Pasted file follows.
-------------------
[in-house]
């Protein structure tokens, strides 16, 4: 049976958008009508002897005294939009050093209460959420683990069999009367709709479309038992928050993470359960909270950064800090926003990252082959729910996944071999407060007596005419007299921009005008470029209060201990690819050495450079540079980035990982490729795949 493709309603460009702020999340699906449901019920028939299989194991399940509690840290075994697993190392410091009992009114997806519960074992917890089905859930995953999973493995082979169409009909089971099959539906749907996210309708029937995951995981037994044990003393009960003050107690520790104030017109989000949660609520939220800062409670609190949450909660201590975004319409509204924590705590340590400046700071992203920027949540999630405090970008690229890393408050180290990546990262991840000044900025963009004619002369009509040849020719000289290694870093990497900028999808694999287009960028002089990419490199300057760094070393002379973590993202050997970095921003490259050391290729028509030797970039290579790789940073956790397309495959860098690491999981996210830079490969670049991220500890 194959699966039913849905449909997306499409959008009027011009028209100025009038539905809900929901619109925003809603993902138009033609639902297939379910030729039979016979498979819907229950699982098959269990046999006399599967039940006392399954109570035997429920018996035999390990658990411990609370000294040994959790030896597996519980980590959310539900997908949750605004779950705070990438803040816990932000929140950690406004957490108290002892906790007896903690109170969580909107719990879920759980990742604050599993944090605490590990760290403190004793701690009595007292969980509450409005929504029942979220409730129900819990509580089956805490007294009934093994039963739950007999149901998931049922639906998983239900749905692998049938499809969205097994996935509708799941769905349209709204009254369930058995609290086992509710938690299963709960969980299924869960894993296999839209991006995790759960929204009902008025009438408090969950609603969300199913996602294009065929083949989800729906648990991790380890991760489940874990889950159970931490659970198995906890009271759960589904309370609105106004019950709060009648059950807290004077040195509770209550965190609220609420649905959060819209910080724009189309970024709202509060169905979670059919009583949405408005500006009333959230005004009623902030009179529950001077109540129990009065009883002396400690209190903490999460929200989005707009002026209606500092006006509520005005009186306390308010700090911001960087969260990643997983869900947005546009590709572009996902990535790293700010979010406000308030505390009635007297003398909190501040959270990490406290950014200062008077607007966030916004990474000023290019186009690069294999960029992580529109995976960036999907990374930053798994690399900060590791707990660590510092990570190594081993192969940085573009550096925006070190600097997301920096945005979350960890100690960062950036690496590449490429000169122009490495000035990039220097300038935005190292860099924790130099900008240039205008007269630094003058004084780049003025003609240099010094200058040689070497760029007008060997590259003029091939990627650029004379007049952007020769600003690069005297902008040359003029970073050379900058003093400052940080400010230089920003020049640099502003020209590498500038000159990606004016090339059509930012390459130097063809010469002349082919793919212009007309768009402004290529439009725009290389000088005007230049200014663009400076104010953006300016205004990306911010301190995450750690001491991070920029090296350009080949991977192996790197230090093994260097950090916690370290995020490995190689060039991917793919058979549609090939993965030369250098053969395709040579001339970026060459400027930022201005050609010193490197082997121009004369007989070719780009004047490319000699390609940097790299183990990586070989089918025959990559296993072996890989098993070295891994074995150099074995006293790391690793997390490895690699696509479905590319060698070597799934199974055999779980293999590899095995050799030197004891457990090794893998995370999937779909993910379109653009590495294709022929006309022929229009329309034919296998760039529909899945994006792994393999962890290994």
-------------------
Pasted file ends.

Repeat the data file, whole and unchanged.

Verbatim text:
[in-house]
């Protein structure tokens, strides 16, 4: 049976958008009508002897005294939009050093209460959420683990069999009367709709479309038992928050993470359960909270950064800090926003990252082959729910996944071999407060007596005419007299921009005008470029209060201990690819050495450079540079980035990982490729795949 493709309603460009702020999340699906449901019920028939299989194991399940509690840290075994697993190392410091009992009114997806519960074992917890089905859930995953999973493995082979169409009909089971099959539906749907996210309708029937995951995981037994044990003393009960003050107690520790104030017109989000949660609520939220800062409670609190949450909660201590975004319409509204924590705590340590400046700071992203920027949540999630405090970008690229890393408050180290990546990262991840000044900025963009004619002369009509040849020719000289290694870093990497900028999808694999287009960028002089990419490199300057760094070393002379973590993202050997970095921003490259050391290729028509030797970039290579790789940073956790397309495959860098690491999981996210830079490969670049991220500890 194959699966039913849905449909997306499409959008009027011009028209100025009038539905809900929901619109925003809603993902138009033609639902297939379910030729039979016979498979819907229950699982098959269990046999006399599967039940006392399954109570035997429920018996035999390990658990411990609370000294040994959790030896597996519980980590959310539900997908949750605004779950705070990438803040816990932000929140950690406004957490108290002892906790007896903690109170969580909107719990879920759980990742604050599993944090605490590990760290403190004793701690009595007292969980509450409005929504029942979220409730129900819990509580089956805490007294009934093994039963739950007999149901998931049922639906998983239900749905692998049938499809969205097994996935509708799941769905349209709204009254369930058995609290086992509710938690299963709960969980299924869960894993296999839209991006995790759960929204009902008025009438408090969950609603969300199913996602294009065929083949989800729906648990991790380890991760489940874990889950159970931490659970198995906890009271759960589904309370609105106004019950709060009648059950807290004077040195509770209550965190609220609420649905959060819209910080724009189309970024709202509060169905979670059919009583949405408005500006009333959230005004009623902030009179529950001077109540129990009065009883002396400690209190903490999460929200989005707009002026209606500092006006509520005005009186306390308010700090911001960087969260990643997983869900947005546009590709572009996902990535790293700010979010406000308030505390009635007297003398909190501040959270990490406290950014200062008077607007966030916004990474000023290019186009690069294999960029992580529109995976960036999907990374930053798994690399900060590791707990660590510092990570190594081993192969940085573009550096925006070190600097997301920096945005979350960890100690960062950036690496590449490429000169122009490495000035990039220097300038935005190292860099924790130099900008240039205008007269630094003058004084780049003025003609240099010094200058040689070497760029007008060997590259003029091939990627650029004379007049952007020769600003690069005297902008040359003029970073050379900058003093400052940080400010230089920003020049640099502003020209590498500038000159990606004016090339059509930012390459130097063809010469002349082919793919212009007309768009402004290529439009725009290389000088005007230049200014663009400076104010953006300016205004990306911010301190995450750690001491991070920029090296350009080949991977192996790197230090093994260097950090916690370290995020490995190689060039991917793919058979549609090939993965030369250098053969395709040579001339970026060459400027930022201005050609010193490197082997121009004369007989070719780009004047490319000699390609940097790299183990990586070989089918025959990559296993072996890989098993070295891994074995150099074995006293790391690793997390490895690699696509479905590319060698070597799934199974055999779980293999590899095995050799030197004891457990090794893998995370999937779909993910379109653009590495294709022929006309022929229009329309034919296998760039529909899945994006792994393999962890290994």